Milwaukee's budget and rating reckoning arrives

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Milwaukee’s proposed $1.5 billion 2021 budget trims police ranks and raises some taxes and fees to address mounting budget pressures that were underscored by a two-notch downgrade from S&P Global Ratings.

The general obligation rating downgrade to A from AA-minus comes ahead of the city’s sale of $180 million of revenue anticipation notes set for Oct. 1 on behalf of Milwaukee Public Schools. It’s an annual sale for cash flow purposes.

S&P's two-notch downgrade of Milwaukee was an overreaction, said city Comptroller Aycha Sawa.

“The downgrades reflect our view of the continued erosion of the city's available reserves, which have declined substantially in recent years because of weakened operational performance," said S&P analyst David Smith.

Even after the Sept. 16 downgrade, the rating agency assigned a negative outlook due to “continued fiscal pressures driven by the COVID-19 pandemic and recession and an ongoing stagnant revenue environment….posing the risk of further credit deterioration,” S&P said.

S&P also lowered to A-minus from A-plus the city’s outstanding sewerage revenue bonds that are backed by an annual appropriation. The sewer bonds were placed on CreditWatch with developing implications.

Fitch Ratings affirmed the city’s AA-minus general obligation rating and negative outlook which applies to about $870 million of debt. Moody’s Investors Service rates Milwaukee at the A1 level with a negative outlook.

Comptroller Aycha Sawa, whose office manages city borrowing, believes S&P went too far.

“Over the years, we have discussed with S&P the cyclical nature of the city’s fund balances. In addition, the city's major revenue sources are stable, which has the city in a better position than many other large cities which rely heavily upon revenues which have been substantially impacted by COVID-19,” Sawa said in a statement.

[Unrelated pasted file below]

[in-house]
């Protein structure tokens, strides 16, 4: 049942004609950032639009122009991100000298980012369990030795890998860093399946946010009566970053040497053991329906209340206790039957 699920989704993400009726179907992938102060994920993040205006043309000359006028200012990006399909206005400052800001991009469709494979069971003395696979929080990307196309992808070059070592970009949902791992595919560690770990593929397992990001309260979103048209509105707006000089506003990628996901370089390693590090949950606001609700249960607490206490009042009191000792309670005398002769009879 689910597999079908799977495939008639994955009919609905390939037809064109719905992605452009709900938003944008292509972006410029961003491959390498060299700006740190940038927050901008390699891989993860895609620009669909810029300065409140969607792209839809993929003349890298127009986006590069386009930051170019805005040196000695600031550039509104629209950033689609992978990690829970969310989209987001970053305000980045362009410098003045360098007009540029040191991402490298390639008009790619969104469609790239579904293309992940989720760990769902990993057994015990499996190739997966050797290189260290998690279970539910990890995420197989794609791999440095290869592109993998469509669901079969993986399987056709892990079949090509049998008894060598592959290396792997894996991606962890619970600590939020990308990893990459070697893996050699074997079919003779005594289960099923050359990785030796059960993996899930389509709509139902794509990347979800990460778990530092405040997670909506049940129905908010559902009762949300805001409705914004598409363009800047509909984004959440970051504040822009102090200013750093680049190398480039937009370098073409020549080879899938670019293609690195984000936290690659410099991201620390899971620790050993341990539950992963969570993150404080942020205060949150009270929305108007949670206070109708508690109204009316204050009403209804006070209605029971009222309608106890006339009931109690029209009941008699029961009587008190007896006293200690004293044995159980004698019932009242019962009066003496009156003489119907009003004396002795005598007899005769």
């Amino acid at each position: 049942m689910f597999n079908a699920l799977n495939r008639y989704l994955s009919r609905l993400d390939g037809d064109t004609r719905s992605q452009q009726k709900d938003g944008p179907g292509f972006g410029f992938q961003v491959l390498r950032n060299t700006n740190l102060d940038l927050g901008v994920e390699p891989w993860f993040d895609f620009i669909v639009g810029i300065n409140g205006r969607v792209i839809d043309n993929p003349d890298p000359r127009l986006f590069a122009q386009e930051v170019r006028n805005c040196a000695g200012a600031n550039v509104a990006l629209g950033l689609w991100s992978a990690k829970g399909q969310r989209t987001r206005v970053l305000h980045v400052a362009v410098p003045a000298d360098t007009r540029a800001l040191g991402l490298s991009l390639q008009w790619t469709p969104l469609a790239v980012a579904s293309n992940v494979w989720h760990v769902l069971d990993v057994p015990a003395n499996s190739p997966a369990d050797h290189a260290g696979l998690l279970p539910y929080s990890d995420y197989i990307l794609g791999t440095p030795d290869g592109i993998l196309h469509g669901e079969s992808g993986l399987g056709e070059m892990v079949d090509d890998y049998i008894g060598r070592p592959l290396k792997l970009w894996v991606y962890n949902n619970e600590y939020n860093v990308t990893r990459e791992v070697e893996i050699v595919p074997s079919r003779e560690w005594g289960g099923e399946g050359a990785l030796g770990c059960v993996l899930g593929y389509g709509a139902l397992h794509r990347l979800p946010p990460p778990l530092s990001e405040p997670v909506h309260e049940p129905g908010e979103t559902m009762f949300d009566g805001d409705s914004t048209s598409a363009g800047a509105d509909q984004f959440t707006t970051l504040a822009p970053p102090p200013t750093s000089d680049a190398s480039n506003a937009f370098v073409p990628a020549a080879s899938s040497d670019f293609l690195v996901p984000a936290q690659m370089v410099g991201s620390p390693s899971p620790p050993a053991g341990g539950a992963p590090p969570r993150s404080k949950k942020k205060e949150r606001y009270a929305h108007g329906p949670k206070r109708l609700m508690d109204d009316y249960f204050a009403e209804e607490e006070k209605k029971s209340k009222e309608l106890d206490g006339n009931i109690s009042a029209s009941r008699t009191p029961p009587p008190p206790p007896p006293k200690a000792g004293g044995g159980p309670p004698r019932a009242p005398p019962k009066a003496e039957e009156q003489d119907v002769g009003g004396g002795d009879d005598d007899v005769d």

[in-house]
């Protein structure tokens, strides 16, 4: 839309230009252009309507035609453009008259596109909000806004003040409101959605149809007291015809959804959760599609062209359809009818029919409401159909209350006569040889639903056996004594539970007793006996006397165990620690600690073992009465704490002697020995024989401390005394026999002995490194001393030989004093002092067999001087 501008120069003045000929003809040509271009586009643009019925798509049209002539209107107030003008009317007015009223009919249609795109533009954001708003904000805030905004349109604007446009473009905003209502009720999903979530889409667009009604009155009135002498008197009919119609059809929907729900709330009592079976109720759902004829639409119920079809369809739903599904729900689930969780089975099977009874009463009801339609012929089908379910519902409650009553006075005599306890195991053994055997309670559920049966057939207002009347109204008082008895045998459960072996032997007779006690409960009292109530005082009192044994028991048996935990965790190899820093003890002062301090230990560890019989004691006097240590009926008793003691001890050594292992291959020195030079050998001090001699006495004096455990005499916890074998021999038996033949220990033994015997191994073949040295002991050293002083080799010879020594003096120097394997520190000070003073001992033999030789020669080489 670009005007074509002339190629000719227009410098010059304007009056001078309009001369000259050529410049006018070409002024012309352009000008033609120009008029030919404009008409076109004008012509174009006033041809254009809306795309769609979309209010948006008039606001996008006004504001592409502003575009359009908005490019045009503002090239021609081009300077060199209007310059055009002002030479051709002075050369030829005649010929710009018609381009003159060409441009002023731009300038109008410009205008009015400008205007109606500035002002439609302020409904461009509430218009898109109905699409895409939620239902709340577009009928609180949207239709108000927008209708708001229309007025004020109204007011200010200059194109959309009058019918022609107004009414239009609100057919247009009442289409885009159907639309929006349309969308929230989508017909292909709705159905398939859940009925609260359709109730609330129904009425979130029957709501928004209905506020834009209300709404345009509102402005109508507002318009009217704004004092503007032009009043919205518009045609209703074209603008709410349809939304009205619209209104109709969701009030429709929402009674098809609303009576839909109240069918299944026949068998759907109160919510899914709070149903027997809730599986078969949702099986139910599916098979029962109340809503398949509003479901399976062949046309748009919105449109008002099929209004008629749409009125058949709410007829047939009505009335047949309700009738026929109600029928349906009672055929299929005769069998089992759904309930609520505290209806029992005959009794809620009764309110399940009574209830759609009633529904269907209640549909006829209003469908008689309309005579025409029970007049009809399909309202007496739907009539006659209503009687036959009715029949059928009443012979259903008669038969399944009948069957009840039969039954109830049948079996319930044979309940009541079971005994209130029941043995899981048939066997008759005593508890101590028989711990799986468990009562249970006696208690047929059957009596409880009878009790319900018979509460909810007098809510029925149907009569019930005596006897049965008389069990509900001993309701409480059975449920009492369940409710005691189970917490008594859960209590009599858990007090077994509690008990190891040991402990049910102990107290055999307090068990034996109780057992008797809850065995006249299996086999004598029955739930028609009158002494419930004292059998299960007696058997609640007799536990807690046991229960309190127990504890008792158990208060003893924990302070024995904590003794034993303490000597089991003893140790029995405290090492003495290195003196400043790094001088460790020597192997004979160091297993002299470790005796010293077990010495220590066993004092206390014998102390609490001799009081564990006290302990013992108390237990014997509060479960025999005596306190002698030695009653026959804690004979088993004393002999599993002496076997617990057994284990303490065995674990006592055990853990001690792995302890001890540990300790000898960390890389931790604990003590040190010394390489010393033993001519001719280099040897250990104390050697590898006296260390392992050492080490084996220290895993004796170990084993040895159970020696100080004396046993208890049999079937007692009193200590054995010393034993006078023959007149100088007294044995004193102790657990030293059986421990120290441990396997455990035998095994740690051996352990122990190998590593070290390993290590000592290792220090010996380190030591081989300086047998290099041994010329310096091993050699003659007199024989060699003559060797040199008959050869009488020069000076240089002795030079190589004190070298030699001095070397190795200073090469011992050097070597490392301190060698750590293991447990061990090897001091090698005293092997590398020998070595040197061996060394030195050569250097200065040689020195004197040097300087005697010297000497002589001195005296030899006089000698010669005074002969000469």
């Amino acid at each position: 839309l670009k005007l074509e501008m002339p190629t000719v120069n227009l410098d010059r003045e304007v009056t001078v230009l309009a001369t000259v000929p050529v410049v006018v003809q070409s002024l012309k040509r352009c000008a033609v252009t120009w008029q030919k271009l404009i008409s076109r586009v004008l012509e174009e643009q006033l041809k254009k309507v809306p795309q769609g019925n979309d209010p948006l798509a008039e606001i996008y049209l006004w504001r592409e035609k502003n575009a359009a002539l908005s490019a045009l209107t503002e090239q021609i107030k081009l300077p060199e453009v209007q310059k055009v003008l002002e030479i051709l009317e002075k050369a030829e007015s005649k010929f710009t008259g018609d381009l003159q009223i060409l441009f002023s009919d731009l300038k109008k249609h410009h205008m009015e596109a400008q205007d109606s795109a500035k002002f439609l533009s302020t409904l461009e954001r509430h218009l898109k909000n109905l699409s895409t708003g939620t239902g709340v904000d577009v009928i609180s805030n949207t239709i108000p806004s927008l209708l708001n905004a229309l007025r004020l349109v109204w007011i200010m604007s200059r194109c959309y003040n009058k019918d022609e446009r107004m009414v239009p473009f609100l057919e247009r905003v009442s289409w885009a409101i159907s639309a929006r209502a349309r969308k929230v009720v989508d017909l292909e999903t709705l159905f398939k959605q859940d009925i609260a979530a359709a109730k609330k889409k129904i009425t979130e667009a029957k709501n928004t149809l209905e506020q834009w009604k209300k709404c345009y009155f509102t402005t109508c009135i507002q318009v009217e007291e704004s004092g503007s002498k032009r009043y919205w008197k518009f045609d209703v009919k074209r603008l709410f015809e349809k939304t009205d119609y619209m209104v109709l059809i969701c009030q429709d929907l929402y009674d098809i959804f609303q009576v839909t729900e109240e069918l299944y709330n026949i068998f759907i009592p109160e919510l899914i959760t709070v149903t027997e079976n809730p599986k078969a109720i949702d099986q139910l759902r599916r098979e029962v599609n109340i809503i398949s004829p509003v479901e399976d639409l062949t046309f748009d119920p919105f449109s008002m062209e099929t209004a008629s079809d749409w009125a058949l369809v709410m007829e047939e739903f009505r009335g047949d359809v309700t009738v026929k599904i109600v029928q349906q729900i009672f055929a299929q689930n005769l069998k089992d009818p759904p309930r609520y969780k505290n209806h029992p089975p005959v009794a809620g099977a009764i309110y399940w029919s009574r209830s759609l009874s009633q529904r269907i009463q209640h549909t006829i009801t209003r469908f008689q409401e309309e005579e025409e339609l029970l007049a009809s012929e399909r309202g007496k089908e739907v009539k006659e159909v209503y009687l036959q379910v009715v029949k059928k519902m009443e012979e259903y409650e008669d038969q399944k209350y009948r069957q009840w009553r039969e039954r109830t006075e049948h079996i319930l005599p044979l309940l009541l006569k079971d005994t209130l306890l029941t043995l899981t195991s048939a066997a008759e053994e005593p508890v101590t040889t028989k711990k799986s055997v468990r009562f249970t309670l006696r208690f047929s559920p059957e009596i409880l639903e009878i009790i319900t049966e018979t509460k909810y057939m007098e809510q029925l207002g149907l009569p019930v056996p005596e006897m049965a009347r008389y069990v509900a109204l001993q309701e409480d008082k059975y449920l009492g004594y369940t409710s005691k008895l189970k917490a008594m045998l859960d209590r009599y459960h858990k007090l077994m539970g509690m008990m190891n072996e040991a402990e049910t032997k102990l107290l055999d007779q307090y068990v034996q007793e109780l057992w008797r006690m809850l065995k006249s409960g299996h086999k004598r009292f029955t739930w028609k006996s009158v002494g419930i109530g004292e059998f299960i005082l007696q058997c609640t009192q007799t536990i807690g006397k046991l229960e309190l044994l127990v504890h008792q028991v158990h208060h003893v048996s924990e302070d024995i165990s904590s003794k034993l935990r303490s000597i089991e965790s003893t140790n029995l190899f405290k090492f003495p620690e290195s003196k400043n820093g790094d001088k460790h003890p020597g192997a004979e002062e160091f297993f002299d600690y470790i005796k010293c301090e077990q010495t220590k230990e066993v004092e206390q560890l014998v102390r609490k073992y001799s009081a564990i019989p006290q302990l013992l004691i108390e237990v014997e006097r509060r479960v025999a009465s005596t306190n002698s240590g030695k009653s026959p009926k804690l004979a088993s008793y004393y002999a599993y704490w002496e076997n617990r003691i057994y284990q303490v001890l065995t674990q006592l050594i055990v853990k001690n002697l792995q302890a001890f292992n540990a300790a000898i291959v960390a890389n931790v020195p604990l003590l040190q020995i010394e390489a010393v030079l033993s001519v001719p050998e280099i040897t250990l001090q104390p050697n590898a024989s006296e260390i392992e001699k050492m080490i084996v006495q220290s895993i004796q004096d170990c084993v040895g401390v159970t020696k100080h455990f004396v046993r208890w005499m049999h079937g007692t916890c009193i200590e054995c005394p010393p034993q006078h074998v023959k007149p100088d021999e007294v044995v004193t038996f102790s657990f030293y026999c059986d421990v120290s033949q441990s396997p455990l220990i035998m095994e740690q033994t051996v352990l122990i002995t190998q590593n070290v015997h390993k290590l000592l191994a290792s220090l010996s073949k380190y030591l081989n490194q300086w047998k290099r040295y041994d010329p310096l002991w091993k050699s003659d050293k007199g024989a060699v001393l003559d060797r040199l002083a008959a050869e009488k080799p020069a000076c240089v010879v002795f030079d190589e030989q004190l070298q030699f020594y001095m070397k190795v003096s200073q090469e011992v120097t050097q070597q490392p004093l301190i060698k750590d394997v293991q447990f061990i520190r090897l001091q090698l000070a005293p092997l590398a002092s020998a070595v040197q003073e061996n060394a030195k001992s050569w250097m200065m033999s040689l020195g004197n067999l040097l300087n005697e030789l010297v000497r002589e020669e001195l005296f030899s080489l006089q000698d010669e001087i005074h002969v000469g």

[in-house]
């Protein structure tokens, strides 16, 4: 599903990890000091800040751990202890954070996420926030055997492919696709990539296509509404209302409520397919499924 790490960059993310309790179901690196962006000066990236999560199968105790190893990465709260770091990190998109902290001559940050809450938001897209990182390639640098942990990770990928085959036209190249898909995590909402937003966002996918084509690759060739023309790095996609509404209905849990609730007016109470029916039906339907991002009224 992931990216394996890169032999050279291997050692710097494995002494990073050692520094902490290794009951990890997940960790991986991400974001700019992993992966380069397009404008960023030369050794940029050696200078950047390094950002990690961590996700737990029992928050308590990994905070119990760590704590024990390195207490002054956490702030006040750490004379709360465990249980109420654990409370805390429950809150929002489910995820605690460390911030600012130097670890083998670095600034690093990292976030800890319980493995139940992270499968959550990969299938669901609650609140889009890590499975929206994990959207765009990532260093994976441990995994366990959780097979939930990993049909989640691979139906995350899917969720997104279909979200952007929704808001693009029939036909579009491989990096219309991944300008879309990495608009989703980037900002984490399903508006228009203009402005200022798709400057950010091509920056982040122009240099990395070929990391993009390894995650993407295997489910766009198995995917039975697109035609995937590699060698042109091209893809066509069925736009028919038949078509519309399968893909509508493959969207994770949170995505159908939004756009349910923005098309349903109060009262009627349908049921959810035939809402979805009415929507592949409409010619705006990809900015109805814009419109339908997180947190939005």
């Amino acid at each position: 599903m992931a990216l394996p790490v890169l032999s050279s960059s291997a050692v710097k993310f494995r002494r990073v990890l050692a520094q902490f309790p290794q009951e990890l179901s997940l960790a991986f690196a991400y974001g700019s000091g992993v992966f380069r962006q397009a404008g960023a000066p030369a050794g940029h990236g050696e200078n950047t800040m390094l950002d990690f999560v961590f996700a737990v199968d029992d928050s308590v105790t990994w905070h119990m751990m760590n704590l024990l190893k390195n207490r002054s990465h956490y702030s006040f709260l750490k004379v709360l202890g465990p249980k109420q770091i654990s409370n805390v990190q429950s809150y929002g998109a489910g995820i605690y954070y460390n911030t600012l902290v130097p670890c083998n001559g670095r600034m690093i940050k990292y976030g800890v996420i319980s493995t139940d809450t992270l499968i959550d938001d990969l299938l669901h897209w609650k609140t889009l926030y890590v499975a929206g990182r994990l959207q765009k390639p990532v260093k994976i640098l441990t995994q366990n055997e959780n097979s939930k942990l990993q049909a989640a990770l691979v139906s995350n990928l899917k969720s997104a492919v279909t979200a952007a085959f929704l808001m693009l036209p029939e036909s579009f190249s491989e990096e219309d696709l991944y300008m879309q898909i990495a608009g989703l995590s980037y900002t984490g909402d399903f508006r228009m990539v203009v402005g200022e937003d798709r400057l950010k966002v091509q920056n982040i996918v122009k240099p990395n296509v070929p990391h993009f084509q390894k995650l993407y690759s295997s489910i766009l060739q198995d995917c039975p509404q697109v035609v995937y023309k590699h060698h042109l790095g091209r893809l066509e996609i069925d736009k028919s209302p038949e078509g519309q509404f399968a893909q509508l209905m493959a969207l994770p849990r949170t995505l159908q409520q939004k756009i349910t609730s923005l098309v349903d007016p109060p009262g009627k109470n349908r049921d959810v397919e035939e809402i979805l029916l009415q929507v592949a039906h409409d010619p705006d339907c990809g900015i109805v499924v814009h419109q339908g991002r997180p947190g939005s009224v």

“A multiple notch downgrade and maintaining the negative outlook, in our opinion, does not accurately portray the city's ability and willingness to repay its existing and future debt obligations,” Sawa said.

Sawa, who was the deputy comptroller, was elected in April to replace Martin Matson, who did not seek a third term.

Mayor Tom Barrett acknowledged the downgrade in his budget address this week. This year “has emerged as the year when our budget challenges have reached a crescendo,” Barrett said. “I knew we knew we were going to face serious challenges with pension costs, employee healthcare and structural and fiscal issues. The pandemic and economic tsunami have made it much worse.”

S&P “confirmed how substantial our fiscal challenges are when it cut our bond rating by not one, but two notches,” Barrett said, blaming some of the city’s fiscal challenges squarely on the state for stagnant state shared revenue levels over the last 18 years and the failure of the legislature to give Milwaukee County the ability to raise the sales tax that local municipalities share.